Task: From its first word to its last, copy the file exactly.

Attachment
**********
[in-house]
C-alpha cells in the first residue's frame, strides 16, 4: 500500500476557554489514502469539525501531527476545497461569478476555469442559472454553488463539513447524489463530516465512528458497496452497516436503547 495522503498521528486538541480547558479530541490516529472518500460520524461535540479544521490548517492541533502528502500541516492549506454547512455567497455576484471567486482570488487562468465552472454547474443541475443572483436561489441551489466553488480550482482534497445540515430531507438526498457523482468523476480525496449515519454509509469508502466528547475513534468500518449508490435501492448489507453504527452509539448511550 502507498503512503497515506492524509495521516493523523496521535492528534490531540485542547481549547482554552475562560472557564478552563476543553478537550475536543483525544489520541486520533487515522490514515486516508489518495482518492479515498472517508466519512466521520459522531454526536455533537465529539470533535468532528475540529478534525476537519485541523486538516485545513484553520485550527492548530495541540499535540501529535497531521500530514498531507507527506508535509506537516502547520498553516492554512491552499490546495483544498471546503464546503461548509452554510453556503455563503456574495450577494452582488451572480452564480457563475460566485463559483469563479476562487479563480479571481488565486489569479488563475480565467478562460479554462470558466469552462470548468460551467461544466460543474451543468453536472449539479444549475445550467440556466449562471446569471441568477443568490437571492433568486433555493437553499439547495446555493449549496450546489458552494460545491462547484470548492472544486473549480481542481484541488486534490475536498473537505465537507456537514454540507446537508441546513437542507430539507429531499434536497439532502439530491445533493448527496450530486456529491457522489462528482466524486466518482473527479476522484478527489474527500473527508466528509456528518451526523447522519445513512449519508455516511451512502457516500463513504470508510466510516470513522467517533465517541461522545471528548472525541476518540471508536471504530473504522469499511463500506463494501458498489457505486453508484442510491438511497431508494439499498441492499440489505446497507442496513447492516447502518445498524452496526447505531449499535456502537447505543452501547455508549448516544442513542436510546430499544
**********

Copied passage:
[in-house]
C-alpha cells in the first residue's frame, strides 16, 4: 500500500476557554489514502469539525501531527476545497461569478476555469442559472454553488463539513447524489463530516465512528458497496452497516436503547 495522503498521528486538541480547558479530541490516529472518500460520524461535540479544521490548517492541533502528502500541516492549506454547512455567497455576484471567486482570488487562468465552472454547474443541475443572483436561489441551489466553488480550482482534497445540515430531507438526498457523482468523476480525496449515519454509509469508502466528547475513534468500518449508490435501492448489507453504527452509539448511550 502507498503512503497515506492524509495521516493523523496521535492528534490531540485542547481549547482554552475562560472557564478552563476543553478537550475536543483525544489520541486520533487515522490514515486516508489518495482518492479515498472517508466519512466521520459522531454526536455533537465529539470533535468532528475540529478534525476537519485541523486538516485545513484553520485550527492548530495541540499535540501529535497531521500530514498531507507527506508535509506537516502547520498553516492554512491552499490546495483544498471546503464546503461548509452554510453556503455563503456574495450577494452582488451572480452564480457563475460566485463559483469563479476562487479563480479571481488565486489569479488563475480565467478562460479554462470558466469552462470548468460551467461544466460543474451543468453536472449539479444549475445550467440556466449562471446569471441568477443568490437571492433568486433555493437553499439547495446555493449549496450546489458552494460545491462547484470548492472544486473549480481542481484541488486534490475536498473537505465537507456537514454540507446537508441546513437542507430539507429531499434536497439532502439530491445533493448527496450530486456529491457522489462528482466524486466518482473527479476522484478527489474527500473527508466528509456528518451526523447522519445513512449519508455516511451512502457516500463513504470508510466510516470513522467517533465517541461522545471528548472525541476518540471508536471504530473504522469499511463500506463494501458498489457505486453508484442510491438511497431508494439499498441492499440489505446497507442496513447492516447502518445498524452496526447505531449499535456502537447505543452501547455508549448516544442513542436510546430499544